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GMPV4.8

Recent methodological and technological advances have improved our capability to observe the fingerprints of geological processes at much finer spatial and temporal resolutions. These improved capabilities allow us to provide enhanced evidence that several geological processes of key importance from volcanism (e.g. crystallization during flow), earthquake triggering mechanisms (e.g. fluid interaction) and metamorphism (e.g. fast mineral growth) occur at conditions far from chemical equilibrium. Experiments coupled with computational approaches that go beyond conventional equilibrium thermodynamics may not be ready to provide definitive understanding of these processes, but are under constant development and represent the possible way forward to tackle these challenging problems.
In this session we invite contributions that aim at challenging the difficulties related to observation, quantification and interpretation of processes marked by strong disequilibrium at any spatial and temporal scale in a variety of rocks and geological environments. Disequilibrium chemical processes comprise diffusion, attachment and detachment of atoms at mineral interfaces and nucleation; we welcome studies which highlight the relative importance of, and interplay between, these processes.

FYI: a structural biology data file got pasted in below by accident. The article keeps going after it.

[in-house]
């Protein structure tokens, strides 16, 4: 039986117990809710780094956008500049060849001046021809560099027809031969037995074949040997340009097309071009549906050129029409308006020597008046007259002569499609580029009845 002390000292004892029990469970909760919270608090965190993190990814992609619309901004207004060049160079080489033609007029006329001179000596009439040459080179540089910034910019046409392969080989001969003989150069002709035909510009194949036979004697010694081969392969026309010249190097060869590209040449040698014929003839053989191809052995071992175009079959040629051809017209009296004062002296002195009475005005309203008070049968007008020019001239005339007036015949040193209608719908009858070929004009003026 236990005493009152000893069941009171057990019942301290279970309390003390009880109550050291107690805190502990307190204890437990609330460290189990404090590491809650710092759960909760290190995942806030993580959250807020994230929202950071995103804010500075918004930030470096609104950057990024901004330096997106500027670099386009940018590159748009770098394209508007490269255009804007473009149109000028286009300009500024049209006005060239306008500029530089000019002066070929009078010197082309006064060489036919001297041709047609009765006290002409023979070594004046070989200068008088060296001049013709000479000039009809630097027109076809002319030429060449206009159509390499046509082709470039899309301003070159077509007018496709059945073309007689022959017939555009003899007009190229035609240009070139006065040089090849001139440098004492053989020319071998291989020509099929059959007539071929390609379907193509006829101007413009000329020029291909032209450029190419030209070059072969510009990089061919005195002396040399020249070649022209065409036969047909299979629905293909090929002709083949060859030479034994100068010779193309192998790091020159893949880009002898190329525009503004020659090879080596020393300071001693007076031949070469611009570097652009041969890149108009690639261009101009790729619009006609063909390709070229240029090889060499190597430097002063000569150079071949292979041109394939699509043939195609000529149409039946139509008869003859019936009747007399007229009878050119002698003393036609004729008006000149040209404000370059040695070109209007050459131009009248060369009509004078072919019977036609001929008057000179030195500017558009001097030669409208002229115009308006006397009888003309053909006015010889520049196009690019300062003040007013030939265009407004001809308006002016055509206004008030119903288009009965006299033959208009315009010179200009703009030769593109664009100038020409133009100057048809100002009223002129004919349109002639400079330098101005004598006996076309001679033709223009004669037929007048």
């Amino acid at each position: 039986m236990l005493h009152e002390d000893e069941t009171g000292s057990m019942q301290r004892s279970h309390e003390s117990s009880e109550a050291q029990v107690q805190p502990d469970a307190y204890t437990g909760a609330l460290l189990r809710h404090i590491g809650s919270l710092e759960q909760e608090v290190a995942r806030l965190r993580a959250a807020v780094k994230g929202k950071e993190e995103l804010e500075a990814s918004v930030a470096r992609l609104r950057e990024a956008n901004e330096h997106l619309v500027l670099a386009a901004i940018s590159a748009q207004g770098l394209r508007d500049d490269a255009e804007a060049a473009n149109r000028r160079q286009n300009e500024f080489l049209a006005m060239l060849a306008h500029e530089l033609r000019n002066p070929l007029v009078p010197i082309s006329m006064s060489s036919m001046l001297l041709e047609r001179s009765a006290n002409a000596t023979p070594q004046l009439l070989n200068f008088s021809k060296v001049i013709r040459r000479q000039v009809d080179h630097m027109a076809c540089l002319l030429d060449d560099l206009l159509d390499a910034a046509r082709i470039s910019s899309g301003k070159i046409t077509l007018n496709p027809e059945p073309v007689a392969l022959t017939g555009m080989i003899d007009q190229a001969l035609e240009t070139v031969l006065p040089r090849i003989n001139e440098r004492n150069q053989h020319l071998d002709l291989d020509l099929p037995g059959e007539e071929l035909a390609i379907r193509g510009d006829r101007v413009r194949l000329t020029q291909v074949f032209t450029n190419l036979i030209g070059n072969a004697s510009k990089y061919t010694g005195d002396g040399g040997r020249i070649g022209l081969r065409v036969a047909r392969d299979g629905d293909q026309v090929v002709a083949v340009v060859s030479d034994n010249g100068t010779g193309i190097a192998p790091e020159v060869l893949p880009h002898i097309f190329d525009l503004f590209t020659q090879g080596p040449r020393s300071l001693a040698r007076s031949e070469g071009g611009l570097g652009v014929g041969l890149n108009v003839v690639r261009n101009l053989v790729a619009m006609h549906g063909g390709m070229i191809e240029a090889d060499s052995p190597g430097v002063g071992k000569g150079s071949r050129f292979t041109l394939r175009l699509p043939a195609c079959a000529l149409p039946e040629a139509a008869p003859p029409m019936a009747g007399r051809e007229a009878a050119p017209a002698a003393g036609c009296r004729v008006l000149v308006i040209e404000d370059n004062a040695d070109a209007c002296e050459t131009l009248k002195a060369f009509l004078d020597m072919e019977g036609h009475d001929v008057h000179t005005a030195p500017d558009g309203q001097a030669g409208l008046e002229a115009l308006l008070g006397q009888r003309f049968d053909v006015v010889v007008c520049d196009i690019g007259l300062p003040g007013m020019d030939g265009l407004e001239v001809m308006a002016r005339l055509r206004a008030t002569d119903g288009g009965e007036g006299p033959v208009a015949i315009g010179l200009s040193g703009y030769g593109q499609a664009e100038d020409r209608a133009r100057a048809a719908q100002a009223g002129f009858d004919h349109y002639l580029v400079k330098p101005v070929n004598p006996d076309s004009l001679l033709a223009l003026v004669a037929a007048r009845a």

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Co-sponsored by EAG
Convener: Matteo Alvaro | Co-conveners: Ross Angel, John Wheeler

Recent methodological and technological advances have improved our capability to observe the fingerprints of geological processes at much finer spatial and temporal resolutions. These improved capabilities allow us to provide enhanced evidence that several geological processes of key importance from volcanism (e.g. crystallization during flow), earthquake triggering mechanisms (e.g. fluid interaction) and metamorphism (e.g. fast mineral growth) occur at conditions far from chemical equilibrium. Experiments coupled with computational approaches that go beyond conventional equilibrium thermodynamics may not be ready to provide definitive understanding of these processes, but are under constant development and represent the possible way forward to tackle these challenging problems.
In this session we invite contributions that aim at challenging the difficulties related to observation, quantification and interpretation of processes marked by strong disequilibrium at any spatial and temporal scale in a variety of rocks and geological environments. Disequilibrium chemical processes comprise diffusion, attachment and detachment of atoms at mineral interfaces and nucleation; we welcome studies which highlight the relative importance of, and interplay between, these processes.